Jennifer Brisson, DVM, DACVR
Massachusetts Veterinary Referral Hospital, Woburn, MA
Posted on 2016-11-29 in Diagnostic Imaging
The use of ultrasound is widespread and becoming a standard of care in veterinary medicine across the diversity of practices, and not just specialty medicine. Understanding basic ultrasound physics is paramount to success in image optimization during patient evaluation. While there are proprietary differences and generational differences in the user controls of an ultrasound machine, the following basics are present in each system.
Introduction to Knobology
Dynamic application and manipulation of the basic controls will provide for enhanced image optimization and increased abnormality conspicuity.
Adjustment of power is generally limited to the start of the exam, if manipulated at all. This should be set to a relative standard for each ultrasound machine. Keeping power the same across the diverse patient caseload contributes to the identification of abnormal tissue pathology.
Gain should be manipulated for each patient, and often throughout the individual exam. The more variable penetration in depth required during a patient examination, the more manipulation of the gain control may be needed. Gain controls the amplification of echoes returning to the probe, which is used in image formation. Gain controls the overall level of brightness of the image. Specifically 2D gain establishes the gray scale brightness across the entire image.
The Time-Gain-Compensation controls, usually a series of slides, allow for manipulation of gain segmentally by depth. Adjustment of the TGC slides allows the user to lessen the enhancement of the returning near field echoes, and increase the enhancement of the far field echoes, allowing for a more uniform display in the shade of gray across the tissue of interest/scan field of view. Alternatively, adjustment of the TGC slides allows for optimal gain settings to be set for a lesion or structure of interest, and minimize the signal from the surrounding structures.
Focal Zone should be set to (1) the depth of the lesion of interest, or (2) the maximal depth of an organ. This control should be dynamically changed as needed during patient examination, for full organ evaluation and lesion interrogation. Focal zone is the portion of the ultrasound beam with maximum lateral resolution. Lateral resolution is the ability to define two points perpendicular to the ultrasound beam as separate and distinct. The smaller the lateral distance between two points, the greater the lateral resolution. This contributes greatly to lesion conspicuity.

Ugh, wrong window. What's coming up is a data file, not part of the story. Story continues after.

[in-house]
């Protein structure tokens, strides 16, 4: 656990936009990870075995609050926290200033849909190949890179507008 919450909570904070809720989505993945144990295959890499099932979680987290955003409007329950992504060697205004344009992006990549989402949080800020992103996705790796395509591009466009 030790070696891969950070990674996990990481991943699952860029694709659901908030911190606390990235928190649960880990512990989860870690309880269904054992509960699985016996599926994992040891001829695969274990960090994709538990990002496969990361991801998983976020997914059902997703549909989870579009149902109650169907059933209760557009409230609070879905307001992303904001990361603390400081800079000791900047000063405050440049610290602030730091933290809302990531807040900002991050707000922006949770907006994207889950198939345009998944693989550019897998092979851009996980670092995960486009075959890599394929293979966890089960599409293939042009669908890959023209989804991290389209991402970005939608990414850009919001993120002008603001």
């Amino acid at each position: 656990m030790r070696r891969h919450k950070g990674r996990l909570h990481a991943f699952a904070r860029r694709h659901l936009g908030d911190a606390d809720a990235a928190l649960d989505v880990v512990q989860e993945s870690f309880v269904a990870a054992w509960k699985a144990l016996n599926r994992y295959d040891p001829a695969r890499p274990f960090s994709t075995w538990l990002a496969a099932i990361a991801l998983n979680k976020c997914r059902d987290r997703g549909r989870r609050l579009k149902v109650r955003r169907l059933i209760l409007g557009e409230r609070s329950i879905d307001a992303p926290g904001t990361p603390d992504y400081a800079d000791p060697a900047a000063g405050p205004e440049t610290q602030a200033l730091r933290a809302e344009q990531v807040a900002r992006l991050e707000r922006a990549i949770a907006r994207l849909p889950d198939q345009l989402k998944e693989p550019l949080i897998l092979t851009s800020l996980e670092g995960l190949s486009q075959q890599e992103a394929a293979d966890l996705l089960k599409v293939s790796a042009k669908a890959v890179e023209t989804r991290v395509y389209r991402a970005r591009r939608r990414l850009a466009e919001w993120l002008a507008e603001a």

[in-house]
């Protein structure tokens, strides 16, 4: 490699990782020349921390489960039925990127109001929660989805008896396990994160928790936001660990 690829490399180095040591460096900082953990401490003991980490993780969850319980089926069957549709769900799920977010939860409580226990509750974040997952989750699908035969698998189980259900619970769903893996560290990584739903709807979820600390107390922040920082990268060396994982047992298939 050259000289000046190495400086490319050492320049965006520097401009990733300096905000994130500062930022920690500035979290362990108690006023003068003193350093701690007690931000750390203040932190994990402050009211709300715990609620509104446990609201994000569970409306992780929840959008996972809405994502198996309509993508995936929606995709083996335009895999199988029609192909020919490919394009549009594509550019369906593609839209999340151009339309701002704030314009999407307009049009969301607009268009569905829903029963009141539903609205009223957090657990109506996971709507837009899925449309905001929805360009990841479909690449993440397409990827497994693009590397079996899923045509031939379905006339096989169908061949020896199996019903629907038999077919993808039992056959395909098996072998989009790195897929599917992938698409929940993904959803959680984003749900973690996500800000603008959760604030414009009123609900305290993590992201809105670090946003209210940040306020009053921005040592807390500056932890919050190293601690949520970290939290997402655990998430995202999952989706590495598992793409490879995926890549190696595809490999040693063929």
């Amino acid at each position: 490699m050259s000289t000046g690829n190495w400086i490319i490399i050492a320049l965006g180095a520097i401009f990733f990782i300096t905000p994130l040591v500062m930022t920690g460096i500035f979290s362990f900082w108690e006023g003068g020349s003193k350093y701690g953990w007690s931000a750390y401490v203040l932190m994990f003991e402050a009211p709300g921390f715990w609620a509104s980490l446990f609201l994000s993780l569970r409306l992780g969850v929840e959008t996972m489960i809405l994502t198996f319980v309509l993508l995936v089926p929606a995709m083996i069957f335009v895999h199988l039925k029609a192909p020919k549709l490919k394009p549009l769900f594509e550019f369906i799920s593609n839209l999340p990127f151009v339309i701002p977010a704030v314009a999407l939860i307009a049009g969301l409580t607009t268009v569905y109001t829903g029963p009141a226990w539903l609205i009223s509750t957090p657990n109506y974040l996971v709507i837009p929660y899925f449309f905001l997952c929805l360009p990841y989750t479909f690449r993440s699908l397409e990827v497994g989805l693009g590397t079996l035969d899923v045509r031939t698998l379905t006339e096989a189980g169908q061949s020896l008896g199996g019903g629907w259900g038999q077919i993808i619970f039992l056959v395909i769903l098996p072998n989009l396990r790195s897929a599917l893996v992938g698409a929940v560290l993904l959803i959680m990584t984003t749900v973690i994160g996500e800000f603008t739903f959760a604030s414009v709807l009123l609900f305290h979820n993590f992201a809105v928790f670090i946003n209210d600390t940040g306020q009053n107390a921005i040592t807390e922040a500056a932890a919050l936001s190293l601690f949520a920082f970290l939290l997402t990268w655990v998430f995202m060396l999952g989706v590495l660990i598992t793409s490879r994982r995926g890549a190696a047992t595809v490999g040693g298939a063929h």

Image optimization starts at probe (transducer) selection. Diagnostic ultrasound ranges from 2-18MHz. Higher frequency transducers offer greater resolution, greater fine detail, with less depth penetration. High-frequency transducers refer to those with an ultrasound frequency greater than 10MHz. These are often in linear configuration. Low or mid-range frequency transducers (2-8 or 5-10MHz respectively) offer greater depth penetration and more versatile use, but less detail resolution. Select the transducer appropriate to patient size for the desired examination. Select the transducer with the maximal resolution for the depth required.
Following transducer selection, set depth to the desired field of view. This should be manipulated continuously to evaluate entire organs and specific structures. With changes in the field of view, manipulation of the focal zone should then be considered. This will optimize lesion conspicuity and image resolution. For some newer ultrasound units, this may change automatically to match depth field of view. And ultimately fine tuning of gain will enhance an image.
Focused Assessment with Sonography in Trauma (FAST)
The FAST ultrasound technique was first developed in the human emergency room to assess patients following blunt force trauma for the presence of effusions. This groundbreaking work demonstrated the invaluable tool ultrasound could be used in a triage setting. From that initial study, numerous others have further demonstrated the importance of ultrasound in initial and recurring patient assessments across diverse ailments. Point of care ultrasound is fast, minimally invasive, dynamic, and can be performed by non-radiologists with ease.